Risk heterogeneity in compartmental HIV transmission models of ART as prevention in Sub-Saharan Africa: A scoping review

This project was led by Jesse Knight, and published in Epidemics.

Proportions of HIV infections averted through scale-up of HIV treatment as predicted by HIV transmission models stratified by if/how activity groups and key populations were included in the model. Models without activity groups, or with key populations who were prioritized for treatment, tended to predict greater impact of HIV treatment scale-up, while models with activity groups, or with key populations who were not prioritized for treatment, tended to predict smaller impact.

Why did we conduct this study?

Access to treatment among people living with HIV in Sub-Saharan Africa has increased substantially since the early 2000s, especially after research showed that being on effective treatment can prevent onward transmission (“undetectable = untransmittable”). At the same time, mathematical models of HIV transmission have been used to predict how many new infections could be averted by scaling-up treatment. However, many models overlook important details about differences in HIV risk within a population, such as differences in sexual activity and changes in sexual activity over time; these details likely influence the predicted number of HIV infections averted by treatment scale-up.

What did we do?

We systematically reviewed all existing studies where mathematical models of HIV transmission were used to simulate scale-up of HIV treatment. For each study, we recorded if and how different details were included in the model. We recorded details related to:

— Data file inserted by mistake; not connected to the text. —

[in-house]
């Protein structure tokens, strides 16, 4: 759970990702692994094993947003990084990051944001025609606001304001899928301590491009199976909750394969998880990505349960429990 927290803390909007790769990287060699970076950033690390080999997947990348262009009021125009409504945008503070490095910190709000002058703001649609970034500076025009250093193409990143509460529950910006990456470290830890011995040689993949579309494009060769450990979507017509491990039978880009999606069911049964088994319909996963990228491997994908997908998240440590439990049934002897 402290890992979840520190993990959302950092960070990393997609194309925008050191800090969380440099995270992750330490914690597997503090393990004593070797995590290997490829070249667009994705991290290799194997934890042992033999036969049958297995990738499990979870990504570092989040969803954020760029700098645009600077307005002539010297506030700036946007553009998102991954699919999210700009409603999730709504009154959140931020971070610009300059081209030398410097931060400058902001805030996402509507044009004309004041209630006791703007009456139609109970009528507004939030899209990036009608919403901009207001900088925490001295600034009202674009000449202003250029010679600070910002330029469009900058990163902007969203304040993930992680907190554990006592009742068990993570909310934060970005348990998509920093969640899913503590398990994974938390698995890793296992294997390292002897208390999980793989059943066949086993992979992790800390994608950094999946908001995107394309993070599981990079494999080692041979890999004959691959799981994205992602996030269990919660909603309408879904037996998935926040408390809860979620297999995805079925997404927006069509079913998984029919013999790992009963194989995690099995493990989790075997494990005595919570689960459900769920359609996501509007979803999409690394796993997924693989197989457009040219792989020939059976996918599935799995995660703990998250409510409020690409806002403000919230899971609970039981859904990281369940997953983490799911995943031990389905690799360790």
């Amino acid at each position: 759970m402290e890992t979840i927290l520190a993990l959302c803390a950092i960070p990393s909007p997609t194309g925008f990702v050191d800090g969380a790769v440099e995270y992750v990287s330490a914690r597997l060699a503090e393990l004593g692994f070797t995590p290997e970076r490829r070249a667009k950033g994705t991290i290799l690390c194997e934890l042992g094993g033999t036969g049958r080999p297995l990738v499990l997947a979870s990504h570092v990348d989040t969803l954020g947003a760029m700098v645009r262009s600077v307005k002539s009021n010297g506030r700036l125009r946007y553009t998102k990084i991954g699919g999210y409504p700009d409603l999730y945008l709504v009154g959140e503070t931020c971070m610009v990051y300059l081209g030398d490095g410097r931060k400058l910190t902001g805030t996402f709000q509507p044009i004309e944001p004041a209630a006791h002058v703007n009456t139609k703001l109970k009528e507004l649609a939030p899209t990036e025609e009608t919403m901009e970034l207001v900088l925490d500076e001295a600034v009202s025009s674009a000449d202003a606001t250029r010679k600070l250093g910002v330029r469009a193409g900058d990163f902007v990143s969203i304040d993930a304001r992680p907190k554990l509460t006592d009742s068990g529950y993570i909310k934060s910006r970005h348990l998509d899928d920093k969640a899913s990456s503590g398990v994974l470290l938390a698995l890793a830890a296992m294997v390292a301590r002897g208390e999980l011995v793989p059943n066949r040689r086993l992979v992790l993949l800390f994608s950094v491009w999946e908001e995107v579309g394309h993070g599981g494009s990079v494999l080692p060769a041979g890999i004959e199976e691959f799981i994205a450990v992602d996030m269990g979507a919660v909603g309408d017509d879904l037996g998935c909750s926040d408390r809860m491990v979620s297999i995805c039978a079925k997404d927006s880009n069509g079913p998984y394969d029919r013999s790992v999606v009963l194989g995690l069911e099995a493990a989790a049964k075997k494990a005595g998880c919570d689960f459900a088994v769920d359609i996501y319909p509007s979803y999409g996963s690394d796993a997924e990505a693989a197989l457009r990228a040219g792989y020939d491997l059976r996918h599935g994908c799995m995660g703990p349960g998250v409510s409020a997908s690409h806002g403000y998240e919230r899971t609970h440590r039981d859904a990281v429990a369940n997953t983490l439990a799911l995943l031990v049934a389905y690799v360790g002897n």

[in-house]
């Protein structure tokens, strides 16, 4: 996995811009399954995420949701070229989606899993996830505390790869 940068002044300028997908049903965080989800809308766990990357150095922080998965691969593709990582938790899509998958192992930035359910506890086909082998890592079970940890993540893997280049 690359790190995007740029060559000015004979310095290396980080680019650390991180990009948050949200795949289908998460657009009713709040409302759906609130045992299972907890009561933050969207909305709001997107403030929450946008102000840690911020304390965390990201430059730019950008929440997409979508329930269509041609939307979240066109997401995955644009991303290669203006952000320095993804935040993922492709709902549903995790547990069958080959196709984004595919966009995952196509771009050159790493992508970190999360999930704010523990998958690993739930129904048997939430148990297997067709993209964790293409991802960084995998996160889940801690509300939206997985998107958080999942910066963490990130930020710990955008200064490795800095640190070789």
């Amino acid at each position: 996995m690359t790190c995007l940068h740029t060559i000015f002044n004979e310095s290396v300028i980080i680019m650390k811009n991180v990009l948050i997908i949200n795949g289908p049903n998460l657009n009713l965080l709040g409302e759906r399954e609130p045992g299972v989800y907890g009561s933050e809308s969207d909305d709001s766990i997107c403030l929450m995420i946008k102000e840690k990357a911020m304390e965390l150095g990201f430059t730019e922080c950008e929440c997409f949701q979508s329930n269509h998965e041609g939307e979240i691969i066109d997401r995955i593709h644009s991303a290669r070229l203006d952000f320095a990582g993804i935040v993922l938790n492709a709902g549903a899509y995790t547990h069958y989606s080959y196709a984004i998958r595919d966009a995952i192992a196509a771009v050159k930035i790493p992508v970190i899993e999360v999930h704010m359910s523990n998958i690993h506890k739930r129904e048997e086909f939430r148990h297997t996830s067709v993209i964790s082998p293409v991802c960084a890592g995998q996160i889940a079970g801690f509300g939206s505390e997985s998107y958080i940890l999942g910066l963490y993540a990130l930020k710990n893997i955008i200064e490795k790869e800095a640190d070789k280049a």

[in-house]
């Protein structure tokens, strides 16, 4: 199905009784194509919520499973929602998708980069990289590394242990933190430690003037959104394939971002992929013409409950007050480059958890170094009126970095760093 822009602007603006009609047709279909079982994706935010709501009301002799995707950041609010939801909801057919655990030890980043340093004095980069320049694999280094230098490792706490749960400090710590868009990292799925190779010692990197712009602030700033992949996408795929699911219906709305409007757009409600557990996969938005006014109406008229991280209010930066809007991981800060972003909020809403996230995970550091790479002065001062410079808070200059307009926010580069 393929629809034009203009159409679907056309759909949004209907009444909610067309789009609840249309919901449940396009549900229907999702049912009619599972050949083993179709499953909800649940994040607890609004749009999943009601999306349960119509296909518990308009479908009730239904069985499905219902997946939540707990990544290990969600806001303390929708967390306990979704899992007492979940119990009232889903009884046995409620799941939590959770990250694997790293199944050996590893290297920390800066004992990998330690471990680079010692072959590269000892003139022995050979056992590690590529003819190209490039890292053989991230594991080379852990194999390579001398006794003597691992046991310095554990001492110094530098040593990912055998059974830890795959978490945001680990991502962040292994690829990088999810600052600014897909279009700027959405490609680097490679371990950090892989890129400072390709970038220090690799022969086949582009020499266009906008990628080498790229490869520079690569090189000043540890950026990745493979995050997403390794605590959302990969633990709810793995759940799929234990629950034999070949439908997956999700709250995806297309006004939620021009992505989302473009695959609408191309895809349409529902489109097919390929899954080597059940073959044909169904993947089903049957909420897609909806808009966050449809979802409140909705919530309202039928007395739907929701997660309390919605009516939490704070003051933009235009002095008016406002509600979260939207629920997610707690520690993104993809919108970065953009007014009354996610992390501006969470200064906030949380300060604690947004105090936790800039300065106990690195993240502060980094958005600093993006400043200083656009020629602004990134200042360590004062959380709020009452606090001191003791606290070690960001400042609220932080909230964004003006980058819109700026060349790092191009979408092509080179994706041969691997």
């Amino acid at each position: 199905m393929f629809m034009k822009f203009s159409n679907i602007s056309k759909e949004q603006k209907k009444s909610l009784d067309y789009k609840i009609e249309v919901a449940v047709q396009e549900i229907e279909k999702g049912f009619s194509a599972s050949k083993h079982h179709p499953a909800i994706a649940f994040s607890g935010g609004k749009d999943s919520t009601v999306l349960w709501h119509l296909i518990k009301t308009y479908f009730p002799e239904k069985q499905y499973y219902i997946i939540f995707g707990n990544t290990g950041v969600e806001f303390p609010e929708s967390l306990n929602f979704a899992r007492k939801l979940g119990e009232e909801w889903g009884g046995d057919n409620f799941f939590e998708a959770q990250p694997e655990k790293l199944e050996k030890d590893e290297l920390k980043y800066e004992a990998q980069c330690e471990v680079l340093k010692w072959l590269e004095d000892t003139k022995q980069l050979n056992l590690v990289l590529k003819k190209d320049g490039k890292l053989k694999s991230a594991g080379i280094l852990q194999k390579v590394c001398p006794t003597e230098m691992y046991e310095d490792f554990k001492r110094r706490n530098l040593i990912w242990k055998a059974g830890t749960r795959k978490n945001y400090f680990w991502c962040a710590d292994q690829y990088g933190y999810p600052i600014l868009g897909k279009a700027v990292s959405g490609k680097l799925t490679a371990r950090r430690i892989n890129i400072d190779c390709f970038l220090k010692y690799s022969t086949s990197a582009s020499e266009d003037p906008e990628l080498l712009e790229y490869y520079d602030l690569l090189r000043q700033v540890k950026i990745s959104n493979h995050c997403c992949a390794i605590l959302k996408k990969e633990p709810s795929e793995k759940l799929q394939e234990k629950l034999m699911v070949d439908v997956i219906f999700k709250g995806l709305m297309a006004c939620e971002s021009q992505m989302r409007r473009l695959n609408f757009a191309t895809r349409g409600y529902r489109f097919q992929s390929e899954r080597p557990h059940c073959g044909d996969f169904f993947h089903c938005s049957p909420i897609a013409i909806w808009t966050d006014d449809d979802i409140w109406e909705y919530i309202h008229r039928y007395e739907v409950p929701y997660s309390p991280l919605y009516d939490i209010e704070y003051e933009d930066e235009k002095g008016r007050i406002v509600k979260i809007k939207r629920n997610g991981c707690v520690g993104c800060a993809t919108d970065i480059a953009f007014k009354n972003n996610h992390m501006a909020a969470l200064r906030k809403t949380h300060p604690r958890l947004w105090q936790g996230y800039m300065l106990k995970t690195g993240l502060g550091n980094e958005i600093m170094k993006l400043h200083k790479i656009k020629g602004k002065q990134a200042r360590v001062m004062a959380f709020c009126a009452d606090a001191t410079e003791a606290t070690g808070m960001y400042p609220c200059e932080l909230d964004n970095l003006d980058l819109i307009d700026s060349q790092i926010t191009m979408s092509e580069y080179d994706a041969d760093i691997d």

• HIV biology, including acute infection, late-stage infection, drug resistance’
  • Changes to behaviour among people living with HIV, due to HIV symptoms or diagnosis
  • Sexual activity, including different “activity groups”, specific “key populations” like men who have sex with men and female sex workers, changes in sexual activity over time, different types of sexual partnerships, who has sex with whom, and
  • Differences in treatment coverage across any sub-groups of people living with HIV

For each study, we also recorded the percentage of future infections predicted to be averted through treatment scale-up; studies often included multiple scenarios, so we recorded results from each scenario separately. Finally, we statistically tested whether the predicted infections averted by treatment were different (on average) depending on if/how each detail was included in a given model.

What did we find?

Of 94 studies we reviewed, we found that only:

  • 64 included any differences in sexual activity
  • 39 included any key populations
  • 28 included any change in sexual activity over time, and
  • 21 included any differences in treatment coverage across sub-groups

Moreover, our statistical test suggested that models could predict significantly different numbers of infections averted through treatment depending on whether or not the model included changes in sexual activity over time, and any differences in treatment coverage across sub-groups.

We also found that no studies explored scenarios where treatment coverage was lower among key populations, although this may be true in many places.

What do these findings mean for public health?

Models of HIV transmission are widely used for predicting the impact of HIV treatment scale-up. To avoid biased predictions, modellers should try to include the key details we identified, namely: changes in sexual activity over time, and differences in treatment coverage across sub-groups, especially key populations.

This research was supported by the Natural Sciences and Engineering Research Council of Canada (NSERC CGS-D), an Ontario Early Researcher Award (ER17-13-043), and the Canadian Institutes of Health Research Foundation (FN-13455).

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